Benito Mussolini & Adolf Hitler Mussolini was born in Predappio on July 29, 1883, the son of a socialist blacksmith. Largely self-educated, he became a schoolteacher and socialist journalist in northern Italy. In 1910 he married Rachele Guidi, who bore him five children. Mussolini was jailed for his opposition to Italy’s war in Libya (1911-12). Soon after that, he was named editor of Avanti!, the Socialist Party newspaper in Milan. When World War I began, in 1914, Mussolini first denounced it as imperialist, but he soon reversed himself and called for Italy’s entry on the Allied side. Expelled from the Socialist Party, he started his own newspaper in Milan, Il Popolo d’Italia (The People of Italy), which later became the organ of the Fascist movement. Adolf Hitler was the German political and government leader and one of the 20th century’s most powerful dictators, who converted Germany into a fully militarized society and launched World War II in 1939. Making anti-Semitism a keystone of his propaganda and policies, he built the Nazi Party into a mass movement. For a time he dominated most of Europe and North Africa. He caused the slaughter of millions of Jews and other people whom he considered inferior. The Early Years Hitler was born in Braunau am Inn, Austria, the son of a minor customs official and a peasant girl. A poor student, he never completed high school. He applied for admission to the Academy of Fine Arts in Vienna twice but was rejected for lack of talent. Staying in Vienna until 1913, he lived first on an orphan’s pension, later on small earnings from pictures he drew. He read voraciously, developing anti-Jewish and antidemocratic convictions, an admiration for the outstanding individual, and a contempt for the masses. In World War I (1914-1918), Hitler, by then in Munich, volunteered for service in the Bavarian army. He proved a dedicated, courageous soldier, but was never promoted beyond private first class because his superiors thought him lacking in leadership qualities. After Germany’s defeat in 1918 he returned to Munich, remaining in the army until 1920. His commander made him an education officer, with the mandate to immunize his charges against pacifist and democratic ideas. In September 1919 he joined the nationalist German Workers’ Party, and in April 1920 he went to work full time for the party, now renamed the National Socialist German Workers’ (Nazi) Party. In 1921 he was elected party chairman (F hrer) with dictatorial powers. Their Rise to Power In turbulent postwar Milan, Mussolini and other young war veterans founded the Fasci di Combattimento in March 1919. This nationalistic, antiliberal, and antisocialist movement attracted lower middle-class support and took its name from the fasces, an ancient symbol of Roman discipline. Growing rapidly after mid-1920, fascism spread into the countryside, where its black-shirt militia won support from landowners and attacked peasant leagues and socialist groups. Opportunistically, fascism shed its initial republicanism, thereby winning sympathy from the army and the king. When Fascists marched on Rome, King Victor Emmanuel III invited Mussolini to form a coalition government (October 28, 1922). By 1926 the Fascist leader had transformed the country into a single-party, totalitarian regime. In his new corporative state, employers and workers were organized into party-controlled groups representing different sectors of the economy. The system preserved capitalism and expanded social services, but abolished free trade unions and the right to strike. The Lateran pacts with the Vatican (1929) ended a half-century of friction between church and state and proved to be long-lasting. Another enduring legacy of fascism was a system of industrial holding companies financed by the state. Adopting an aggressive foreign policy, Mussolini defied the League of Nations and conquered Ethiopia (1935-36). This won him acclaim in almost every sector of the populace. Il Duce’s popularity declined, however, after he sent troops to help General Francisco Franco in the Spanish Civil War (1936-39), linked Italy to Nazi Germany, enacted anti-Jewish laws, and invaded Albania (1939). Hitler spread his gospel of racial hatred and contempt for democracy. He organized meetings, and terrorized political foes with his personal bodyguard force, the Sturmabteilung (SA, or Storm Troopers). He soon became a key figure in Bavarian politics, aided by high officials and businessmen. In November 1923, a time of political and economic chaos, he led an uprising (Putsch) in Munich against the postwar Weimar Republic, proclaiming himself chancellor of a new authoritarian regime. Without military support, however, the Putsch collapsed. As leader of the plot, Hitler was sentenced to five years’ imprisonment and served nine months, which he spent dictating his autobiography Mein Kampf (My Struggle). The failure of the uprising taught Hitler that the Nazi Party must use legal means to assume power. Released as a result of a general amnesty in December 1924, he rebuilt his party without interference from those whose government he had tried to overthrow. When the Great Depression struck in 1929, he explained it as a Jewish-Communist plot, an explanation accepted by many Germans. Promising a strong Germany, jobs, and national glory, he attracted millions of voters. Nazi representation in the Reichstag (parliament) rose from 12 seats in 1928 to 107 in 1930. During the following two years the party kept expanding, benefiting from growing unemployment, fear of Communism, Hitler’s self-certainty, and the diffidence of his political rivals. Nevertheless, when Hitler was appointed chancellor in January 1933, he was expected to be an easily controlled tool of big business. Once in power, however, Hitler quickly established himself as a dictator. A subservient legislature passed the Enabling Act that permitted Hitler’s government to make laws without the legislature. The act effectively made the legislature powerless. Hitler used the act to Nazify the bureaucracy and the judiciary, replace all labor unions with one Nazi-controlled German Labor Front, and ban all political parties except his own. The economy, the media, and all cultural activities were brought under Nazi authority by making an individual’s livelihood dependent on his or her political loyalty. Thousands of anti-Nazis were taken to concentration camps and all signs of dissent suppressed.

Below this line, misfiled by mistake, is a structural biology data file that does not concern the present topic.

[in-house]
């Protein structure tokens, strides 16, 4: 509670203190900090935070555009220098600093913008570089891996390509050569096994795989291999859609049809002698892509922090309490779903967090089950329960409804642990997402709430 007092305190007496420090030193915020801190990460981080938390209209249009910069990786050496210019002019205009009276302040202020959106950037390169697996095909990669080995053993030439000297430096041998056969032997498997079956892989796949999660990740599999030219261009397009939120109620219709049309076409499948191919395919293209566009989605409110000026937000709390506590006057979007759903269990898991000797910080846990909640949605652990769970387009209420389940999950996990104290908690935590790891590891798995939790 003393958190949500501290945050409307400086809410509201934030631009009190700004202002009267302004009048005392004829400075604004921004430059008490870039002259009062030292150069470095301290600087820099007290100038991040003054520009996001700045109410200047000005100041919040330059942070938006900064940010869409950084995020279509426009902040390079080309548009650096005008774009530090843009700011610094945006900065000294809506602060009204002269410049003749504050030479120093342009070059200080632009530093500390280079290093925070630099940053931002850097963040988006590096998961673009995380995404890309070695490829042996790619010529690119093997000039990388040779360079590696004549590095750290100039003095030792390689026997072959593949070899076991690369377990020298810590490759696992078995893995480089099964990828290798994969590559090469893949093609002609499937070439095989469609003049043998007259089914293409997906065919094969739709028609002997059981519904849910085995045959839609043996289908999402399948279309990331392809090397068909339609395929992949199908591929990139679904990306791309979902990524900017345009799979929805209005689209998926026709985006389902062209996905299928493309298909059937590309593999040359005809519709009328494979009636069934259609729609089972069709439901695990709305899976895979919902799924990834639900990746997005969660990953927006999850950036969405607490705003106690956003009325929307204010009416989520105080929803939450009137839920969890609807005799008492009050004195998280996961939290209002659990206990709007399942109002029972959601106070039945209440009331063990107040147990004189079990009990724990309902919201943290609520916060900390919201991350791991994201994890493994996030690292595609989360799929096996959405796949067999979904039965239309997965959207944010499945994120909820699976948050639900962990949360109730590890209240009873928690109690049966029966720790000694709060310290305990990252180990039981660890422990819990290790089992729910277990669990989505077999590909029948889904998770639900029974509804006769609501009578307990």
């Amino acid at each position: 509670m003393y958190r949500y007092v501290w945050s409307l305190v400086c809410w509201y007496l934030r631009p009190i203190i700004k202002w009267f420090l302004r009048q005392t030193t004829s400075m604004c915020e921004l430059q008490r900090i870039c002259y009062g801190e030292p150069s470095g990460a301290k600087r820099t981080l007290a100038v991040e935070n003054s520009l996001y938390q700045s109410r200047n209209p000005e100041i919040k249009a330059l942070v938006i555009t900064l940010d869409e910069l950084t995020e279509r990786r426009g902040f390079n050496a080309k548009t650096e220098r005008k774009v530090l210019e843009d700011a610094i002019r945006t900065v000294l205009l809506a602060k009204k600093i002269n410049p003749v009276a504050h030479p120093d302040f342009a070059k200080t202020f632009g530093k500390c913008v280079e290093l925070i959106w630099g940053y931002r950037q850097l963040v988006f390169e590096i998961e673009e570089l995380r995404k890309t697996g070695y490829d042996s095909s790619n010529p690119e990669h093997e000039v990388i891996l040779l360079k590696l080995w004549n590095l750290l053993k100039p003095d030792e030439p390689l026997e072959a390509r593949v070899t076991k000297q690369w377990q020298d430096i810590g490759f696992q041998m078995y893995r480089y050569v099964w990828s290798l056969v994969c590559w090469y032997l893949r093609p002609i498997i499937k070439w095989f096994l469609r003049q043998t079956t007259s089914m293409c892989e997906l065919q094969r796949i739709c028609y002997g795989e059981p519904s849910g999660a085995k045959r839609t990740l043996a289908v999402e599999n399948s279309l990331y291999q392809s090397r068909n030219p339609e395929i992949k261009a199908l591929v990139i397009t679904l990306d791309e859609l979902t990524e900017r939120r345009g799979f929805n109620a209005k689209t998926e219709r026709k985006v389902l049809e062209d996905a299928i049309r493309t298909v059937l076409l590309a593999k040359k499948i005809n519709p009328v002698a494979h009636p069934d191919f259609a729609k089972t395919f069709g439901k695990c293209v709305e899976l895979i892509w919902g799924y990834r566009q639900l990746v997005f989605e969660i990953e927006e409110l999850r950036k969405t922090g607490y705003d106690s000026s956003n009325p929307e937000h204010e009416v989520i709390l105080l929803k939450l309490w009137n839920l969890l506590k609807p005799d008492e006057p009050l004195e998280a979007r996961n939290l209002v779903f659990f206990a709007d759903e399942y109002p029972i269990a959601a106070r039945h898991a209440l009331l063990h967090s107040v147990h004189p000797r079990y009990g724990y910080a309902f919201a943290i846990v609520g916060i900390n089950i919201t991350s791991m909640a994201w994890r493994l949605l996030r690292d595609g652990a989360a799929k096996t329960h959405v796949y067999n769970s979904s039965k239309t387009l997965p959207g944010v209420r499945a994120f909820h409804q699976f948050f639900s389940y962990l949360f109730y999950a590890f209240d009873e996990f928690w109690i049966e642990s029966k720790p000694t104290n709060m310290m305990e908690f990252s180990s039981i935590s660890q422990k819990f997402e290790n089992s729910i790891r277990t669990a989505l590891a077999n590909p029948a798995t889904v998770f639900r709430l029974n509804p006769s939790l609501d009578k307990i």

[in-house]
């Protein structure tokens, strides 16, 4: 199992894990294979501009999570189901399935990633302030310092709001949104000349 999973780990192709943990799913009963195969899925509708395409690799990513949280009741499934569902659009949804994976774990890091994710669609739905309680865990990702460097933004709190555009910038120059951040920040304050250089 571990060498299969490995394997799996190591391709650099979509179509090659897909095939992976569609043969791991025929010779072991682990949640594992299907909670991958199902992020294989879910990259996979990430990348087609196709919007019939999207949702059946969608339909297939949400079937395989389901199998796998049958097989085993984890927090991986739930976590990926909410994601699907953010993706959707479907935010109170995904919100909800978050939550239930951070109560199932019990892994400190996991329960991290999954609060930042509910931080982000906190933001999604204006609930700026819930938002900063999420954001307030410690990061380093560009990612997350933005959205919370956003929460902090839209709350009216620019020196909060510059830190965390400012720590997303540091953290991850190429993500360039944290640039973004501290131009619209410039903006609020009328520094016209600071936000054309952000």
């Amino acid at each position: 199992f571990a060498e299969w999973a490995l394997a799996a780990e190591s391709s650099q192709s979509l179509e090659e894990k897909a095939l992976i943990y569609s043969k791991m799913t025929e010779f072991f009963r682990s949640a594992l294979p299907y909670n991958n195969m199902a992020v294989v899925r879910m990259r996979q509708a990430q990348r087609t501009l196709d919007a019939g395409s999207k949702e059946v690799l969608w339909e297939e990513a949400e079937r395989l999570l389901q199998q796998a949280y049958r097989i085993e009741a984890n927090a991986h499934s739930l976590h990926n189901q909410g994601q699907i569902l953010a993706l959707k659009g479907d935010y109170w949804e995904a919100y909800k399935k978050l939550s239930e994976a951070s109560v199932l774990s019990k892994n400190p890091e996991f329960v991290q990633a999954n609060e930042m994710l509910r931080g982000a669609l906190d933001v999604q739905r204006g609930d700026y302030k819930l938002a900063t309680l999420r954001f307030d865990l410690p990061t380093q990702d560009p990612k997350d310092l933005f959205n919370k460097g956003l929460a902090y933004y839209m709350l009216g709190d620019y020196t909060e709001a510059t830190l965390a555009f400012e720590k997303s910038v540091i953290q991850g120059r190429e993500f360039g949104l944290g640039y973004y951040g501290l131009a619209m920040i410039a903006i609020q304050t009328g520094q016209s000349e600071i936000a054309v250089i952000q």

Hitler relied on his secret police, the Gestapo, and on jails and camps to intimidate his opponents, but many Germans supported him enthusiastically. His armament drive wiped out unemployment, an ambitious recreational program attracted workers and employees, and his foreign policy successes impressed the nation. He thus managed to build support among the German people; he needed their support to establish German rule over Europe and other parts of the world. Discrediting the churches with charges of corruption and immorality, he imposed his own brutal moral code. He derided the concept of human equality and claimed racial superiority for the Aryans, of which he said the Germans were the highest form. As the master race, they were told, they had the right to dominate all nations they subjected. The increasingly ruthless persecution of the Jews was to inure the Germans to this task. Hitler successfully appealed to a Germany that was humiliated by defeat in World War I and the Treaty of Versailles of 1919. Many Germans, and even other Europeans, believed that the terms of the treaty were too harsh, and Hitler was successful in defying some of them. His efforts to rearm Germany in 1935 met with little protest from other European countries, and when he sent troops into the demilitarized Rhineland in 1936, France did not react. When the Spanish Civil War began in July 1936, Hitler supported Nationalist leader Francisco Franco, supplying airplanes and weapons. German aid to Franco gave Hitler the opportunity to test his strategies and weapons technology. In October 1936 Hitler signed a pact with Italy’s Fascist leader, Benito Mussolini. In November 1936 he signed the Anti-Comintern treaty with Japan. In 1940 Germany signed a tripartite alliance with both Italy and Japan, pledging mutual support. Hitler believed that Germany needed to expand to the east in order to find living space, or Lebensraum, which could be used as both agricultural and industrial land. In 1938 when Hitler occupied Austria claiming that Germans were being persecuted, he encountered no resistance. In September 1938, stating that Germans in the Sudetenland in Czechoslovakia were being oppressed, he encouraged them to make demands on the Czechoslovakian government that it could not fulfill. Thus Germany had an excuse to march into Czechoslovakia. Britain and France feared the outbreak of war and agreed to the Munich Pact, which gave the Sudetenland to Germany in exchange for Germany’s promise not to take additional Czech territory. However, by March 1939 Hitler had brought the remainder of Czechoslovakia under German control. He was actively preparing for an aggressive maneuver toward the east. World War II Because of military unpreparedness, Mussolini did not enter World War II until June 1940, when the Germans had overrun France. Italy fought the British in Africa, invaded Greece, and joined the Germans in carving up Yugoslavia, attacking the Soviet Union, and declaring war on the United States. After Italy’s many military defeats, King Victor Emmanuel dismissed Mussolini on July 25, 1943, and in September obtained an armistice with the Allies, who had invaded southern Italy. At the same time, the Germans rescued the sickly Mussolini and made him organize a brutal puppet Social Republic in northern Italy. In the final days of the war Mussolini attempted an escape to Switzerland with his mistress Clara Petacci. Italian partisans captured and shot them on April 28, 1945, at Giulino di Mezzegra near Lake Como. In view of their country’s wartime disasters, few Italians regretted the overthrow of the Fascist regime and the death of its demagogic Duce. Germany signed a nonaggression pact with the Union of Soviet Socialist Republics (USSR) in August 1939 and in the pact, the two countries secretly divided up Poland. Having neutralized the USSR, Hitler attacked Poland in September 1939. The Poles were quickly overpowered, and their allies, the British and French, who had declared war on Germany, would do nothing to help. In the spring of 1940 Hitler’s forces overran Denmark and Norway and a few weeks later routed the Netherlands, Belgium, and France. The defeat of Britain was averted by the Royal Air Force, which fended off the German Luftwaffe. Driven by his need for land and his hatred of communism, Hitler invaded the USSR in June 1941. Believing that the war would be brief, he did not allow the troops to take provisions for the winter. The German troops were initially successful and almost reached Moscow and Leningrad (now Saint Petersburg) before the Soviet armies counterattacked in December 1941. Hitler, who had assumed total control of the army, severely underestimated the size and the endurance of the Soviet armies. He also misjudged the significance of the entrance of the United States into the war. Obsessed with defeating the USSR, Hitler neglected the Western Front. Throughout this period he continued the campaign to destroy world Jewry. In 1942 Hitler met with high ranking Reich officials to create the final solution to the Jewish problem. The Germans began building large extermination camps to accompany the concentration camps. Six million Jews were murdered in these camps (also known as the Holocaust). Endless trains took millions of Jews to the camps, seriously interfering with the war effort. As time passed and defeat became more likely, Hitler refused to surrender. In 1944, a group of German officers attempted to assassinate Hitler but the attempt failed. Finally, on April 30, 1945, with all of Germany overrun by Allied invaders, Hitler committed suicide in his Berlin bunker, as did his long-time companion, Eva Braun, whom he had married the day before. Hitler had a forceful, charismatic personality. An amoral man, rootless and incapable of personal friendships, he looked on his fellow humans as mere bricks in the world structure he wished to erect. He knew how to appeal to people’s baser instincts and made use of their fears and insecurities. He was successful, however, only because many Germans were willing to be led, even though his program was one of hatred and violence. His impact was wholly destructive, and nothing of what he instituted and built survived. {uqkqgqgqcqcqgqcqgq{w{w{w{w{wswoqq_XKKKKKDDKrrrrrrrrrrrkkrrrrrrr such diverse figures as the philosopher Miguel de Unamuno y Jugo, the Galician writer